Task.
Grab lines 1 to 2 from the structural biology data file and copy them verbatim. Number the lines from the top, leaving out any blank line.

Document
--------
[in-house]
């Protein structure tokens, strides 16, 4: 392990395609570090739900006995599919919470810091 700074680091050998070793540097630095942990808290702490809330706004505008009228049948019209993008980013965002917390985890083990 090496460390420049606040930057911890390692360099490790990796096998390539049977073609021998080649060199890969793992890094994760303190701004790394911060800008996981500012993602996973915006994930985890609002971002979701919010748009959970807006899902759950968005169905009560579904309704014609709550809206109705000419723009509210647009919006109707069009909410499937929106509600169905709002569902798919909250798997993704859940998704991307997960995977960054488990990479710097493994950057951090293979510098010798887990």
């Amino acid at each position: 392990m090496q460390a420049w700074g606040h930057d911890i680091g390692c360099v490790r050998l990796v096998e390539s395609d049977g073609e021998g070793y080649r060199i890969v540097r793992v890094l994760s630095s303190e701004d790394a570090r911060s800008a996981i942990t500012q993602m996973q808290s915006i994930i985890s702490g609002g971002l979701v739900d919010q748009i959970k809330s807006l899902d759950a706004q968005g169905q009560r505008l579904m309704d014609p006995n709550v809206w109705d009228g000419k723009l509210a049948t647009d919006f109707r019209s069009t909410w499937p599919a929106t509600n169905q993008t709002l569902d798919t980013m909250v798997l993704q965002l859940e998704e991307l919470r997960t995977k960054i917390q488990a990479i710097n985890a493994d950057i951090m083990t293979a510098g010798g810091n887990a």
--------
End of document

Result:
[in-house]
């Protein structure tokens, strides 16, 4: 392990395609570090739900006995599919919470810091 700074680091050998070793540097630095942990808290702490809330706004505008009228049948019209993008980013965002917390985890083990 090496460390420049606040930057911890390692360099490790990796096998390539049977073609021998080649060199890969793992890094994760303190701004790394911060800008996981500012993602996973915006994930985890609002971002979701919010748009959970807006899902759950968005169905009560579904309704014609709550809206109705000419723009509210647009919006109707069009909410499937929106509600169905709002569902798919909250798997993704859940998704991307997960995977960054488990990479710097493994950057951090293979510098010798887990």